God in the brokenness

A magazine from Temple University isn’t where I’d go for a sermon illustration if I were looking for one, although I’ve heard preachers reference more unusual sources. But there it was, a too-good-not-to-use metaphor for God’s redemptive work in the world.

Broken Instruments are Reborn” the headline read, followed by a short article detailing efforts by the Temple Contemporary art gallery to re-claim more than 1,000 out-of-commission instruments. After languishing for years in the basements and storage closets of Philadelphia City schools, the damaged instruments have been pulled out, cleaned up, and hung on gallery walls.

Recorded sounds from the percussion, wind, and stringed instruments now on display are being used in creating an original work of music. More than six hundred Philadelphia-area musicians will perform the “Symphony for a Broken Orchestra” at the premier in early 2018.

Fixable instruments will be repaired and returned to schools in the fall of 2018. And music classrooms will be equipped with repair kits, insuring that there will be no more out-of-sight, out-of-mind, and out-of-use for easily patched-up instruments in Philadelphia schools.

In short, what began as a protest against cuts to art programming has become much more than anticipated.


It didn’t take much for me to see in instruments reborn a metaphor for God’s restorative work in human lives. The God I love is relentless in hunting down the broken, the hurting, the discarded of the world. God brings hope to our dark places and lovingly pulls us into the light. God lifts us up, dusts us off, and celebrates the beauty of who we are, just as we are.

What the world labels as junk, God declares to be “pearls of great price.” Where lesser ears hear screeching dissonance, God picks out the themes of a grand symphony.

To be so loved is amazing, a blessing almost beyond our comprehension.

Yet God has even bigger things in mind for us. As theologian L. Gregory Jones describes in Christian Social Innovation: Renewing Wesleyan Witness,

“We are to be what Nicholas Wolterstorff calls ‘aching visionaries.’ We are called to see what God is doing in the world, to be bearers of blessing, and thus ache with longing for the redemption for all who suffer and all who bear marks of sin and brokenness” (p. 61).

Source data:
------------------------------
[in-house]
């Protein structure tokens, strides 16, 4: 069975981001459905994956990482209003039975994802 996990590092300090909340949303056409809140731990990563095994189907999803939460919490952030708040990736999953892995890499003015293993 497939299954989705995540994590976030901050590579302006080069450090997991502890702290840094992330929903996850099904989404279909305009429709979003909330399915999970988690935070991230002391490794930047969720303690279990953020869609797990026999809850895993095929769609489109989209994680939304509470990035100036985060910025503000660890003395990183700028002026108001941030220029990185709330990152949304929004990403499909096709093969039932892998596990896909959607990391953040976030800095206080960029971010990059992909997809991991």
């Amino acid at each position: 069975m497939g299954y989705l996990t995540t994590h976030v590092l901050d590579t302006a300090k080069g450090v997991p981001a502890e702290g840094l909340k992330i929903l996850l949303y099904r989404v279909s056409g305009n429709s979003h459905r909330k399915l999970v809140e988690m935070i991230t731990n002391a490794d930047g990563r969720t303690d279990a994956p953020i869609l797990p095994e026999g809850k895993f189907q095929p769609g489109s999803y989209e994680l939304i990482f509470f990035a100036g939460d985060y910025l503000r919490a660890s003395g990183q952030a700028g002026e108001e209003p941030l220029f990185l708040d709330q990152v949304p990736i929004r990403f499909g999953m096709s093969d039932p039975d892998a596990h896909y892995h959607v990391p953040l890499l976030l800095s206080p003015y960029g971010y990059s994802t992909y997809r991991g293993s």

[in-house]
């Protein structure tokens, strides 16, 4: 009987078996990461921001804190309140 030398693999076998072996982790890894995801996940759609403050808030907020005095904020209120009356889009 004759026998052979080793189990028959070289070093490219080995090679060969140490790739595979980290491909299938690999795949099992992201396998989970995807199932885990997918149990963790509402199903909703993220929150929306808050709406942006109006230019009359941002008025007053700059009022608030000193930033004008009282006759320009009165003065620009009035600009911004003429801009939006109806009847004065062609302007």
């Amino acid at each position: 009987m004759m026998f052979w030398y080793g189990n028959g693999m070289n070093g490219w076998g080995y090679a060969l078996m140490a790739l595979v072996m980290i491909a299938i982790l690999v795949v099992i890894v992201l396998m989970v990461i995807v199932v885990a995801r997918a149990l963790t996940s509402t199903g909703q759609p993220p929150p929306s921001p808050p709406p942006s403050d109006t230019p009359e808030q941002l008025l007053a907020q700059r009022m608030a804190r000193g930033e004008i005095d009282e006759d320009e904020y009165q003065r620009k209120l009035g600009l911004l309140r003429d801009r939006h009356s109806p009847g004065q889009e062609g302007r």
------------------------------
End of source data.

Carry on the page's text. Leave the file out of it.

What if instead of functioning as holding pens for the redeemed, churches were re-purposed as God-factories producing “repair kits” to be installed throughout the surrounding communities? What would happen if the majority of Christ-followers lived the Good News? Or think about the possibilities should God’s people actually do what God requires of us.

To so love would be amazing, a calling almost beyond our comprehension.

And that, too, is part of God’s big, audacious plan for us. In Jones’ words, if/when we’re willing, “the Holy Spirit guides us into spaces where we can accomplish ‘abundantly far more’ than all we can ask or imagine on our own” (Eph. 3:20-21 NRSV).

Similar to the good folks at Temple University who refused to let the damaged and dysfunctional go to waste, our God is big on second (and more) chances. In Christ, broken instruments are reborn.



  1. Burton Hamilton says:

    G9od stuff! Just like the Master of Galalee practiced.

  2. That is the calling for each of us in ministry fundraising, and it represents the heartbeat of donors who assist in our work. Thank you, Rebekah!

    • I agree, Dan. It is an amazing privilege to participate in God’s restorative work in donors’ lives. Making peace with materialism and money’s hold is a big piece of many people’s healing and journey into discipleship.

  3. lorigreesor says:

    Welcome back Rebekah!

  4. Great stuff as always. Glad you are back.

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